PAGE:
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An outlier, fluent user of EHR systems gives his thoughts on the technology, including the pros and cons.
I tend to be cynical about the global benefits of EHR systems. I can vouch for myself that it has made my life easier, and allowed me to care for my patients in a safer, more time-efficient, manner. But I am not the norm. I have always been an "early adopter," and a power user of any of the EHRs that our practice and community hospital put in place.
I spend time studying and exploring the system as it evolves and becomes more "user friendly," but again, this is unique. ' One thing that has helped me is the fact that I'm extremely tech savvy and work hard to be fluent in MacOS and Windows-based systems, and the software that is applicable to my day-to-day work. The other is my ability to accurately touch type 50 to 60 words per minute, which is not so important in this day and age with enterprise grade medical dictation being rapidly introduced within the EHRs now available.
I have always said that the pace of adoption and increased utility of the EHR is dependent on the skills and abilities of the end user. It doesn't matter how much administrative or healthcare system pressures providers are under there is a core of group of them who will never be comfortable in a completely digital world. Progress on adoption of EHRs is dependent on this group getting smaller through attrition and retirement.
Providers coming out of medical school right now know nothing of the paper world, and strong computer skills are a vital survival mechanism for them. They come out of training ready to embrace the digital world, as they know no other.
I started practice in 1982, and have handwritten hundreds of thousands of patient records. I was grateful to get past that, and nearly 100 percent of my charting and orders are digital now. While my specialty surgical practice is an entirely different animal than a practice like family medicine and internal medicine, I spend less time charting now than I did back in the paper era. I'm an outlier, but at least you can read my records now!
The promise of the EHR was more accuracy, fewer errors, better reimbursement, more time for face-to-face patient care, as well as increased data transparency and sharing, among other things. We have not achieved these goals, and we may never achieve them.
The first problem is that providers are spending more time every day with charting and orders, not less. Another issue is a lack of computer skills in a subset of providers. And there is the inherent challenge of the complexity of the EHR, many systems can be intimidating and difficult to maneuver. As a student of these issues, I can say, at least with the EHR at our community hospital, there has been a dramatic, positive shift towards supporting the end user experience. It has been slow in coming, and frustrating to the medical staff.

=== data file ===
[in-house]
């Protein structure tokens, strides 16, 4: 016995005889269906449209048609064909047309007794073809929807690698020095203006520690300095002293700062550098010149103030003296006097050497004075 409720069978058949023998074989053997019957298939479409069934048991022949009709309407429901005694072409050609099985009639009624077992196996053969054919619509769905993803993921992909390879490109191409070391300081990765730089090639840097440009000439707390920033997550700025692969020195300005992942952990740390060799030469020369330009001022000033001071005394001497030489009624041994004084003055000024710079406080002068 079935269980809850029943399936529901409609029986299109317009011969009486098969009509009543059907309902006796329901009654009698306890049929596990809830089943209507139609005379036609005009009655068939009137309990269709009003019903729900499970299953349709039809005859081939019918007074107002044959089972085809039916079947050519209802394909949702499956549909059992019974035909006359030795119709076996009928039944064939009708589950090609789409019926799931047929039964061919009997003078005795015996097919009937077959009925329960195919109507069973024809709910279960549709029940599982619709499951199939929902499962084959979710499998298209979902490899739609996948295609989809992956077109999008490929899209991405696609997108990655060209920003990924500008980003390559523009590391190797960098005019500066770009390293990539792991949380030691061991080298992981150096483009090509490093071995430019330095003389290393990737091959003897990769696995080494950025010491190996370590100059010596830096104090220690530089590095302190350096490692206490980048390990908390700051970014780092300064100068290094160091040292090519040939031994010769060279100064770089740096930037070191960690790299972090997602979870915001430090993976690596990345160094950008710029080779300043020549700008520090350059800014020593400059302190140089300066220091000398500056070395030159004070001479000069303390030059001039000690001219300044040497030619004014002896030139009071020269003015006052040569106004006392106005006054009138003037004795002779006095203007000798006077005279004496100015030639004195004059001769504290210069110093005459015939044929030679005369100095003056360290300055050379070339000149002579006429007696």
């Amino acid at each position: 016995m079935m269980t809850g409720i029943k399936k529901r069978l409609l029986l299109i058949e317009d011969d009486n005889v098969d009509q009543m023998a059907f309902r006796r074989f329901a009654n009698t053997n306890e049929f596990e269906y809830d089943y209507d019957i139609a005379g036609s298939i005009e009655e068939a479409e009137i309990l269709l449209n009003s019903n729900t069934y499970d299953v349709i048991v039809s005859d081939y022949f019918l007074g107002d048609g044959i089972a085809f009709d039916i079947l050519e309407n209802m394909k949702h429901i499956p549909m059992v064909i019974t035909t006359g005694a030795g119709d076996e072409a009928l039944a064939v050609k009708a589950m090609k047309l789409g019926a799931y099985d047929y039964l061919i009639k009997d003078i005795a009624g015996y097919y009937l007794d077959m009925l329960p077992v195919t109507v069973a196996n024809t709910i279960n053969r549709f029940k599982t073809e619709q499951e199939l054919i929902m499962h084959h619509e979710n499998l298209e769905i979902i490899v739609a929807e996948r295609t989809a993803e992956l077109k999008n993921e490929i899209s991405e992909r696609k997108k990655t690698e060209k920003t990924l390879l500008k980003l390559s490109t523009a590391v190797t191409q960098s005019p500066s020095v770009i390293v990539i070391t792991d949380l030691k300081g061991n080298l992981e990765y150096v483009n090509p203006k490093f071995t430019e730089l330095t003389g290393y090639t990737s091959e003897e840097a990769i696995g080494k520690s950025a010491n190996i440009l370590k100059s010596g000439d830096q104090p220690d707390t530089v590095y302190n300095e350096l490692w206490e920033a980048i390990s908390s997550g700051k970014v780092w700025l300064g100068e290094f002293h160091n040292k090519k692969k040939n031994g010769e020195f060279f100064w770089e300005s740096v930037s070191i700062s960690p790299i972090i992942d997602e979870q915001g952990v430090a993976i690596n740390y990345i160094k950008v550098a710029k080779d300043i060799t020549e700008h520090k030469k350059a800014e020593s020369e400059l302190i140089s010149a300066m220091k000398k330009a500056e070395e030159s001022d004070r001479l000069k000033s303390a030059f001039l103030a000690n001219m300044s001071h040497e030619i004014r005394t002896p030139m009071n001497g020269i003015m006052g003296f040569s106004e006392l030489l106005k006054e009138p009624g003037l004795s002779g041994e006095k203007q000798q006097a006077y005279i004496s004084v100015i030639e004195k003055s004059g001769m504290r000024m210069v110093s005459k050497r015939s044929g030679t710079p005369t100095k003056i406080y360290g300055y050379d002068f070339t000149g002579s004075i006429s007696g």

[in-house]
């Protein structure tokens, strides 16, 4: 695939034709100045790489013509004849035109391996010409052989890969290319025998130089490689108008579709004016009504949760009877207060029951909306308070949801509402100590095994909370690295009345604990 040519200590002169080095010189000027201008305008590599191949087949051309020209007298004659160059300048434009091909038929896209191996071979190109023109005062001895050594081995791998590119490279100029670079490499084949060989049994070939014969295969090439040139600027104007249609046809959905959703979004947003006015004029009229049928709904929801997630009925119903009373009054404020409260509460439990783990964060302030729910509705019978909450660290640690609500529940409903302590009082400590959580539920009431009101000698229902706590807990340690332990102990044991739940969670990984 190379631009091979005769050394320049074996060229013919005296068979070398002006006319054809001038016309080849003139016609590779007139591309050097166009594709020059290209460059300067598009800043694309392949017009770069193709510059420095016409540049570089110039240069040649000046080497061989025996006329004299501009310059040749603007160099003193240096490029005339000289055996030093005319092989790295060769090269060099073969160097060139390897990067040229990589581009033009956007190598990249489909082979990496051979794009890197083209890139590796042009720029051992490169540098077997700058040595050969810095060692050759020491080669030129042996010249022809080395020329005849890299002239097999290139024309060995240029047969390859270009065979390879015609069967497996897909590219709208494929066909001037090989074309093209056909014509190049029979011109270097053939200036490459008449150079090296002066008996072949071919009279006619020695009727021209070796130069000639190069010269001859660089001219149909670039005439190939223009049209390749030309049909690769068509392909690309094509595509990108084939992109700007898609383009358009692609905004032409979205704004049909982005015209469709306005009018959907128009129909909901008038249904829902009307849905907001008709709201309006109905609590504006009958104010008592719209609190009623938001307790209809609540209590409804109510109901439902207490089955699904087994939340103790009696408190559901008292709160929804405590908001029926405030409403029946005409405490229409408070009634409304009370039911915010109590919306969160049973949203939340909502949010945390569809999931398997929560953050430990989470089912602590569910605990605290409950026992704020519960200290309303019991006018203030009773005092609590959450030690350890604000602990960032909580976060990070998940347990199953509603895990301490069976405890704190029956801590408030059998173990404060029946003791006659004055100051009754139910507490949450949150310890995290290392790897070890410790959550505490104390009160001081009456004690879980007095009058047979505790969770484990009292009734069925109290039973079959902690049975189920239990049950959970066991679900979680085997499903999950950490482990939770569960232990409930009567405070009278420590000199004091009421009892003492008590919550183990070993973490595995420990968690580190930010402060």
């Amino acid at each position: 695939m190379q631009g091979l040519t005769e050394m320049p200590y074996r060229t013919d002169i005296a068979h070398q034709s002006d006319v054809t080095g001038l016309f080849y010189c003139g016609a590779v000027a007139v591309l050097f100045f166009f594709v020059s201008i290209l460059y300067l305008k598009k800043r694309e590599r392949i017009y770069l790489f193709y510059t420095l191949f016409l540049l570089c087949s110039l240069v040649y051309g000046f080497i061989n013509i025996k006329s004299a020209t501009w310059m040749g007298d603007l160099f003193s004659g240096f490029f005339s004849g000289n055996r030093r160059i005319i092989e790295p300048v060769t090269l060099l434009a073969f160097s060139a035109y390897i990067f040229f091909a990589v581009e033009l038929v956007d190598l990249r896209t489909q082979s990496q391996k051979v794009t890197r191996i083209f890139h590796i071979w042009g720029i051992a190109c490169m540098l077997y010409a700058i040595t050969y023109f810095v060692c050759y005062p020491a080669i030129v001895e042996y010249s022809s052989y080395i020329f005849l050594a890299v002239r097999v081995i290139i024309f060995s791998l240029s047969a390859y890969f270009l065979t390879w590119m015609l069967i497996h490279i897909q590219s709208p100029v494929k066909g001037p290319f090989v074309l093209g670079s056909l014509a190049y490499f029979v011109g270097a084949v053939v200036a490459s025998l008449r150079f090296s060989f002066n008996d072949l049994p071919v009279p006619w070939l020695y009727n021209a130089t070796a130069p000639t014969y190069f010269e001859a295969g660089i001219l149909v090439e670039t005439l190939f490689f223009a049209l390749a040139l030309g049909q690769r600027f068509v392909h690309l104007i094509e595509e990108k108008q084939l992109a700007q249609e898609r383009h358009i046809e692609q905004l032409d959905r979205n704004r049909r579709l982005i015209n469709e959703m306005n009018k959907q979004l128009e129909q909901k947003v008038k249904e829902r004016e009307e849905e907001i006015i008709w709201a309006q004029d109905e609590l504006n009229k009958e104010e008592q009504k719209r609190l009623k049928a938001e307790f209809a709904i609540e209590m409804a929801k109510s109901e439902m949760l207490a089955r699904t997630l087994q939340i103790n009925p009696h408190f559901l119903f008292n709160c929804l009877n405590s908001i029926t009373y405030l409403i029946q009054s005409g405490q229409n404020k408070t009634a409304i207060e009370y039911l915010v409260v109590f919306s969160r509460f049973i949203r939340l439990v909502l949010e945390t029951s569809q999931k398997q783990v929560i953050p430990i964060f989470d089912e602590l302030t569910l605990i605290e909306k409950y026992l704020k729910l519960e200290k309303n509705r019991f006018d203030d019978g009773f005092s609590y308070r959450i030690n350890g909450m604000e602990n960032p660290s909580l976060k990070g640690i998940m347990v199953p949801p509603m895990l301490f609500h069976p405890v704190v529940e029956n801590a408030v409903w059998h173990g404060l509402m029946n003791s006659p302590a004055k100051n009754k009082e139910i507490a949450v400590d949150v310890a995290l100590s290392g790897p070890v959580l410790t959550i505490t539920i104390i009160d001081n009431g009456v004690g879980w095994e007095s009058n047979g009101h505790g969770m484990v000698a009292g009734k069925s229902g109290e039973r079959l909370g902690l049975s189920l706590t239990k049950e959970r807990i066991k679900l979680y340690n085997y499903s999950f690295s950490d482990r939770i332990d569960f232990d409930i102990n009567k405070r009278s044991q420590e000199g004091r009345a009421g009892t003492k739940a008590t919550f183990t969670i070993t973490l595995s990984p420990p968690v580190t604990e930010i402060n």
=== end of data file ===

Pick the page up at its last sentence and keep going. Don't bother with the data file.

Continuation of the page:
The bad part of the EHR is the ability to rapidly and effortlessly leverage the capabilities of digital data and document stuff that you really didn't do. "Cloning" is a buzz word that describes copying forward records and cut and pasting of data, to bolster a record and allow a provider to "upcode" a record, when in fact they really didn't do the work required of a certain level of coding. This is a big problem and has the attention of CMS and other large insurers. Digital expertise can be used forensically by CMS to uncover cloning, so it is just not worth it. I do like that labs, radiology, social information, procedures, and other diagnostics can be populated to a chart note with ease in this day in age, which helps in the efficiency of things like consults.
The other major hurdle is the interoperability and transparency of health data across systems. We have not even come close to making the transfer of vital health information seamless and easy. Multiple systems, multiple databases, and no common standards are a recipe for confusion and creates a lack of transparency.
Regardless of my cynicism given the current state of EHR evolution, I believe in the promise of the technology. It is just going to take more time and effort at multiple levels. On the positive side, finding the problems in the EHR is a good thing. We can't prescribe a treatment for a problem without making an accurate diagnosis.